Posting Letters To The Moon

Wartime letters between the actress Celia Johnson and her husband Peter Fleming read by their daughter, Lucy Fleming, with Simon Williams. #CeliasLetters

These touching and amusing letters from Celia to her husband tell of her experiences during the war – from coping with a large isolated house full of evacuated children, learning to drive a tractor, dealing with rationing, occasional holidays in Cornwall where she took to surfing, and all the while accepting offers, when she could get away, to act – for David Lean, Noel Coward, wartime propaganda films, broadcasts, all sorts, and ultimately in

1945 starring in the classic film Brief Encounter.

Peter Fleming was away for most of the war - he writes about his adventures and trials working on deception in India and the Far East.

Not only are the letters highly engaging, but they also provide a fascinating historical insight into that time of true austerity and fearfulness. 


“...a lovely, love filled, heart-warming welcoming and nourishing as you could possibly want...don't miss this, it's a genuine treasure.”

British Theatre Guide:  "Theatrical Gem"


“I’m going to stop for a moment,” said Lucy Fleming, two minutes into Posting Letters to the Moon........ “You haven’t got your little lights turned on,” she said. And indeed the swan-neck lectern lights were not illuminating Simon’s script and she could see that he might struggle to read it easily. “Darling, I love you more and more” he replied, and lights adjusted, we continued with the show. It was a suitably touching moment for this most personal of stories.

Lucy’s parents were Peter Fleming (brother of Ian), who was engaged on military intelligence during the war, and the actress Celia Johnson, whose most famous role was as the married woman who falls in love with Trevor Howard in the film Brief Encounter. The Fleming/Johnson letters conjure very poignantly the austerity of the war years, the indomitable British spirit, and the carefully vague reports of military life in India and the Far East. What comes through most strongly is how the intricacy of family life, whether it be learning to drive a tractor, or visits to the doctor over problems with a young son’s ‘twig and berries’, sustain a marriage where the location of one spouse is largely unknown (“I might as well be posting letters to the moon”) and the location of the other is given in perfect detail.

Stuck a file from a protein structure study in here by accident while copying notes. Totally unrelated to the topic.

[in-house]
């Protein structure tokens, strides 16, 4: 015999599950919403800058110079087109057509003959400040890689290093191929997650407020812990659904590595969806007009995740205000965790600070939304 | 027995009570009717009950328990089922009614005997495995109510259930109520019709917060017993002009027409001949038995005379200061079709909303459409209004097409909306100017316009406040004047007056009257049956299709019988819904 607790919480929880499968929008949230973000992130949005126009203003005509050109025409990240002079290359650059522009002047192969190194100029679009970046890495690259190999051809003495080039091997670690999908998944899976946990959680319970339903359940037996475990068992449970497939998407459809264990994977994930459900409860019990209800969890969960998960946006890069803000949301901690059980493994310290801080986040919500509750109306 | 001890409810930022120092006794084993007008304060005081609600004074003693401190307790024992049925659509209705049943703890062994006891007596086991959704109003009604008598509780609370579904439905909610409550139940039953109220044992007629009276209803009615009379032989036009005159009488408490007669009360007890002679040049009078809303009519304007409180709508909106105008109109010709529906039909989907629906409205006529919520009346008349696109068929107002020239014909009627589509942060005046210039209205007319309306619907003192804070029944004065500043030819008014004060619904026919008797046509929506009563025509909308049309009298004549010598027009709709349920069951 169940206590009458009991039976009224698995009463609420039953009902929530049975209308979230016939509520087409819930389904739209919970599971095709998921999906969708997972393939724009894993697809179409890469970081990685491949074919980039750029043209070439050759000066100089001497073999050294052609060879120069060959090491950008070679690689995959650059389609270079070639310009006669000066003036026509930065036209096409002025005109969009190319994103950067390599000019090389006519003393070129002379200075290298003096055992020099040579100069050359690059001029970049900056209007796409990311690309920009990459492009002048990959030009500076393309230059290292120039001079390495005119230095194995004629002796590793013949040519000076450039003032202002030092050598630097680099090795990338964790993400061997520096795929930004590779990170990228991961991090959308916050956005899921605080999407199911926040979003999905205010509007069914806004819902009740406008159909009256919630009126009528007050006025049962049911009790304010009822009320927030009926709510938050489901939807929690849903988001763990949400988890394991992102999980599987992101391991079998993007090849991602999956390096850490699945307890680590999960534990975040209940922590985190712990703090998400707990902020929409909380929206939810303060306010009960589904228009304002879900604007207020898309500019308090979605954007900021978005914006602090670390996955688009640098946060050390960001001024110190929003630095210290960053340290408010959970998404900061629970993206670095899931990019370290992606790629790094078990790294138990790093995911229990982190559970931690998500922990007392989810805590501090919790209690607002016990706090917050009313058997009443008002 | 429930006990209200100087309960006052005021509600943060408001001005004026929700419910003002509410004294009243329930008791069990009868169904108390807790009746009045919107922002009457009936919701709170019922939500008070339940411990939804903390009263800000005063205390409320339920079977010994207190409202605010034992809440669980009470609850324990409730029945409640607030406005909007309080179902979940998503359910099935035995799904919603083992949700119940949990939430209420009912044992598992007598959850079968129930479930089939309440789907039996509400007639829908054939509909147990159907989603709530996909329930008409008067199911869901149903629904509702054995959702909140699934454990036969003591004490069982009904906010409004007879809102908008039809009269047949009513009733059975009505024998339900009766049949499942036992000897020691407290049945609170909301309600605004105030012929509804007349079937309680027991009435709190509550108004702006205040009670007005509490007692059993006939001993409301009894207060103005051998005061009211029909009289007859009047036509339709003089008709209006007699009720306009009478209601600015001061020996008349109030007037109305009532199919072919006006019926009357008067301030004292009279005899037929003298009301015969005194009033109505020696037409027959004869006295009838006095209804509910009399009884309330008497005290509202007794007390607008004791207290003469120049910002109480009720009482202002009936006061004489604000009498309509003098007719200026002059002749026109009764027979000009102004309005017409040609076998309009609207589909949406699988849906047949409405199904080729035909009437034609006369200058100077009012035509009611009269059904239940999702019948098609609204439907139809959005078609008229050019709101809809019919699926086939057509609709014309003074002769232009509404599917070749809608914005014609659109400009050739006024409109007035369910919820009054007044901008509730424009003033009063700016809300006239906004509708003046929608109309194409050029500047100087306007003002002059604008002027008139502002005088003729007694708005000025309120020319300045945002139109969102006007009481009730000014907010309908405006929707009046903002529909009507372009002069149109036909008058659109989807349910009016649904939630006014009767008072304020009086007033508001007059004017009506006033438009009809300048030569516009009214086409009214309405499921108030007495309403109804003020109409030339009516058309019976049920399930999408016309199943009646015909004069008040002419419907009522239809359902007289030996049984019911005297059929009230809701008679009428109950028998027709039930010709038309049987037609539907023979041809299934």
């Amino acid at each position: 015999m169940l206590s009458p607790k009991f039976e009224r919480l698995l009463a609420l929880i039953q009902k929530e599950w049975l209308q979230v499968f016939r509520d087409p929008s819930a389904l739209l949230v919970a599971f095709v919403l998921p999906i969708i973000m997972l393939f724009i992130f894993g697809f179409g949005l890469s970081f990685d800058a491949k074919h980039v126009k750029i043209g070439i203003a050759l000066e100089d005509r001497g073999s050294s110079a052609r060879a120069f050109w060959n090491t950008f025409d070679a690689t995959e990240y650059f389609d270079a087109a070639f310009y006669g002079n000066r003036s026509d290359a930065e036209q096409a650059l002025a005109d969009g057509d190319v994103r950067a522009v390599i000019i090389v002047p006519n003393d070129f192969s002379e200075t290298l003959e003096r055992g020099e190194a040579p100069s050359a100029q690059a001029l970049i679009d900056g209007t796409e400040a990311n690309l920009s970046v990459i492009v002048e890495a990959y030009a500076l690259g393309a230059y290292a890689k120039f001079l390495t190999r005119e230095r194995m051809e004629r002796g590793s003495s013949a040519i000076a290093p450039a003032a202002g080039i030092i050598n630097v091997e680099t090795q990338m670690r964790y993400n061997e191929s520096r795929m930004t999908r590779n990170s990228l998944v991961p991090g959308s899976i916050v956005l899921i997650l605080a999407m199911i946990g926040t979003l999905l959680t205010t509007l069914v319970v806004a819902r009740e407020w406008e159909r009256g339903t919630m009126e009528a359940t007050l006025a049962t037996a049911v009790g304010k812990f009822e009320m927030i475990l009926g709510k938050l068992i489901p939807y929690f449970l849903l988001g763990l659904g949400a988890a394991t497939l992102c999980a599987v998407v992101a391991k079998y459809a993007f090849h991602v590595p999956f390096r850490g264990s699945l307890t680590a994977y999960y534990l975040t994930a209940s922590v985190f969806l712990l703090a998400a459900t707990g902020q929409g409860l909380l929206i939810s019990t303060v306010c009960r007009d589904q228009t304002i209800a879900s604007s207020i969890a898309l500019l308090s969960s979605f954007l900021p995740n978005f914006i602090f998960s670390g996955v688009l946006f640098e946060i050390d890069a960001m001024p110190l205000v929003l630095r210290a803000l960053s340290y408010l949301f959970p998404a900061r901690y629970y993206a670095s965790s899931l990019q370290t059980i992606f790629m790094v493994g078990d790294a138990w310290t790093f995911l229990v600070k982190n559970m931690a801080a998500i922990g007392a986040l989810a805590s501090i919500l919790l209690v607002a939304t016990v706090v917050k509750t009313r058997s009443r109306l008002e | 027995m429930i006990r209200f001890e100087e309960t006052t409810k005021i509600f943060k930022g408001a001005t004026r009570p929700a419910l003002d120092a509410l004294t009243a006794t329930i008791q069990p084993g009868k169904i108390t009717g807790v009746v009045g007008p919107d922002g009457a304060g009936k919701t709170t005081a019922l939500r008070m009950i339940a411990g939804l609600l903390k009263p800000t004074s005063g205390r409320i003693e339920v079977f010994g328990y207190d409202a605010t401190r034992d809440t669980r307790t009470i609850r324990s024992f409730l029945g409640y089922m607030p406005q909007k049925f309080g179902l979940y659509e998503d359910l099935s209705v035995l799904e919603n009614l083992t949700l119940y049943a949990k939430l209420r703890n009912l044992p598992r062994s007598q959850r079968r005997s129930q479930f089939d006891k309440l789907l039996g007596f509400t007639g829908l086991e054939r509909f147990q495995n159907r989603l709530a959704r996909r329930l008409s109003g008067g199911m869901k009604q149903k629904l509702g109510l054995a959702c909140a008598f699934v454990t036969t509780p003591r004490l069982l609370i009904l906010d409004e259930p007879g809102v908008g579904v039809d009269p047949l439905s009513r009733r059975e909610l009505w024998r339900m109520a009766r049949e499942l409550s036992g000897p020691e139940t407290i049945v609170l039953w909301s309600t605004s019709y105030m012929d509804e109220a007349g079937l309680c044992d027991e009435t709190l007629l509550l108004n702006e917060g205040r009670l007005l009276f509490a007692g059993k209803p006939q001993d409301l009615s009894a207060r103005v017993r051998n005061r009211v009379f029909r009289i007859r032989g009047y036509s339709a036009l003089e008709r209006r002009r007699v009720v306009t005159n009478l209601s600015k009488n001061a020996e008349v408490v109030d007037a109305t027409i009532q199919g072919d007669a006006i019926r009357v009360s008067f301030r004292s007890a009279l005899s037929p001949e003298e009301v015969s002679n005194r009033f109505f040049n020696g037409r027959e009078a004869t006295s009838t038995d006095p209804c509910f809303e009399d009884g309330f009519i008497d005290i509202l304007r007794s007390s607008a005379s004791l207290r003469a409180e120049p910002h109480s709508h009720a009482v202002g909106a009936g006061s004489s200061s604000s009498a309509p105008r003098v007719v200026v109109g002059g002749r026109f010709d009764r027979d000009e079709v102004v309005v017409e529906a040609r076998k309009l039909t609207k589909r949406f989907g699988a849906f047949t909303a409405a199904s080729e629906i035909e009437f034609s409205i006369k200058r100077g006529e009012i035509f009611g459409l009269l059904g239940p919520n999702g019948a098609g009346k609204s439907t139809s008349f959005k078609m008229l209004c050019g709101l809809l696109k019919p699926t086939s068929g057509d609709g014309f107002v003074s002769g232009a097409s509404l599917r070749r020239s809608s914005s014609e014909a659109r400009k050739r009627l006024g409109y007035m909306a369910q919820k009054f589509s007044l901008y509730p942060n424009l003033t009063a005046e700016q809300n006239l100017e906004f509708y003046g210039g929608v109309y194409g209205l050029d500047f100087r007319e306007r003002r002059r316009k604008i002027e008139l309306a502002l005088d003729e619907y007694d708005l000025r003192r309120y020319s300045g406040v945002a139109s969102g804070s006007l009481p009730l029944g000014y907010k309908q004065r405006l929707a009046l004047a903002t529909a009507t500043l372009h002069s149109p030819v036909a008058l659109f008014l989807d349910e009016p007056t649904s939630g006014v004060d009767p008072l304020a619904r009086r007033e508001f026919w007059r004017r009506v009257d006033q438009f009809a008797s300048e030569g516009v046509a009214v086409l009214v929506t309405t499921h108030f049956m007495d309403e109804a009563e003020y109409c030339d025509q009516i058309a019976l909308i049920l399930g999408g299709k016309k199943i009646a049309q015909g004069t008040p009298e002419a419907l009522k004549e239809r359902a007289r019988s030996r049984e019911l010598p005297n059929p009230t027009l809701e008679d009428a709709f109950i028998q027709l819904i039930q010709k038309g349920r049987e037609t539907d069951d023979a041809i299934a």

This was a delightful evening, performed with great delicacy and humour by two seasoned professionals perched on matching stools either side of a screen, like guardians of the family images of two generations ago.   

Giles Cole  Garrick Club June 2018


The exchanges reminded us of the hardships of war and the enduring strength of the human spirit to get though such adversity, which they did fortified by mutual encouragement, deep love and respect for each other. We must thank Lucy, whose looks and voice strongly resemble her mother, and her family for sharing these treasured writings with us.
Wiltshire Gazette and Herald June 19th 2018.

 “An extraordinary evening. Intimate, poignant and deeply moving.”

 “One of the most memorable evenings in the theatre I have ever had.”

James Tillitt   Deal, November 2018.

In Media

Saturday Live, BBC Radio 4

October 2nd 1944

I had lunch with Mr Coward who read me his new film that he wants me to be in.  There is no getting away from the fact that it is a very good part and one I should like to play.  It’s about a woman, married and with two children who meets by chance a man in a railway waiting room and they fall in love.  And It’s All No Good.